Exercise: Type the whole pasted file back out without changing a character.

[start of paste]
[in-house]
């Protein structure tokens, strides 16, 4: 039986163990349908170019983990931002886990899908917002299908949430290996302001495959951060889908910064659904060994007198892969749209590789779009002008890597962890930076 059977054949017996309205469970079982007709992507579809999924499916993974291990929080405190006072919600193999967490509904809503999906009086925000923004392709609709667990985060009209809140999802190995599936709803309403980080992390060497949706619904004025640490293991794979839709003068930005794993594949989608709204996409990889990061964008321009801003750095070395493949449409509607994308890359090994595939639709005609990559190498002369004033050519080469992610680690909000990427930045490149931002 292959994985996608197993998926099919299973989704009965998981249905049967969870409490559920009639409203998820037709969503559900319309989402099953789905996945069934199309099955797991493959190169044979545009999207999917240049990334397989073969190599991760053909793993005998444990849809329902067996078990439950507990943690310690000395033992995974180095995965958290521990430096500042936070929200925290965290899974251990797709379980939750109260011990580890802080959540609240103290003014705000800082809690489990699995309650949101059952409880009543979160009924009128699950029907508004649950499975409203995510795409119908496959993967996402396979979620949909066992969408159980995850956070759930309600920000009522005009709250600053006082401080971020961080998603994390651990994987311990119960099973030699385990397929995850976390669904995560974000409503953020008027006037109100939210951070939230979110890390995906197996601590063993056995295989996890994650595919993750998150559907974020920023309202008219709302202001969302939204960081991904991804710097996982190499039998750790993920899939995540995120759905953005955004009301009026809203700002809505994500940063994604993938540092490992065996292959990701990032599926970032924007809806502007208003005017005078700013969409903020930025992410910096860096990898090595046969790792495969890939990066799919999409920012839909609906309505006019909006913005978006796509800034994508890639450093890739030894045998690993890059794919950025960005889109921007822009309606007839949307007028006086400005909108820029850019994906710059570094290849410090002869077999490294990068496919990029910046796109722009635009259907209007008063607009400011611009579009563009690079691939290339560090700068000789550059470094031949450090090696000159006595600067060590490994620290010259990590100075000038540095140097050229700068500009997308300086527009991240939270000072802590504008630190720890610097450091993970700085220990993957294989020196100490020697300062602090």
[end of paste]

[in-house]
């Protein structure tokens, strides 16, 4: 039986163990349908170019983990931002886990899908917002299908949430290996302001495959951060889908910064659904060994007198892969749209590789779009002008890597962890930076 059977054949017996309205469970079982007709992507579809999924499916993974291990929080405190006072919600193999967490509904809503999906009086925000923004392709609709667990985060009209809140999802190995599936709803309403980080992390060497949706619904004025640490293991794979839709003068930005794993594949989608709204996409990889990061964008321009801003750095070395493949449409509607994308890359090994595939639709005609990559190498002369004033050519080469992610680690909000990427930045490149931002 292959994985996608197993998926099919299973989704009965998981249905049967969870409490559920009639409203998820037709969503559900319309989402099953789905996945069934199309099955797991493959190169044979545009999207999917240049990334397989073969190599991760053909793993005998444990849809329902067996078990439950507990943690310690000395033992995974180095995965958290521990430096500042936070929200925290965290899974251990797709379980939750109260011990580890802080959540609240103290003014705000800082809690489990699995309650949101059952409880009543979160009924009128699950029907508004649950499975409203995510795409119908496959993967996402396979979620949909066992969408159980995850956070759930309600920000009522005009709250600053006082401080971020961080998603994390651990994987311990119960099973030699385990397929995850976390669904995560974000409503953020008027006037109100939210951070939230979110890390995906197996601590063993056995295989996890994650595919993750998150559907974020920023309202008219709302202001969302939204960081991904991804710097996982190499039998750790993920899939995540995120759905953005955004009301009026809203700002809505994500940063994604993938540092490992065996292959990701990032599926970032924007809806502007208003005017005078700013969409903020930025992410910096860096990898090595046969790792495969890939990066799919999409920012839909609906309505006019909006913005978006796509800034994508890639450093890739030894045998690993890059794919950025960005889109921007822009309606007839949307007028006086400005909108820029850019994906710059570094290849410090002869077999490294990068496919990029910046796109722009635009259907209007008063607009400011611009579009563009690079691939290339560090700068000789550059470094031949450090090696000159006595600067060590490994620290010259990590100075000038540095140097050229700068500009997308300086527009991240939270000072802590504008630190720890610097450091993970700085220990993957294989020196100490020697300062602090």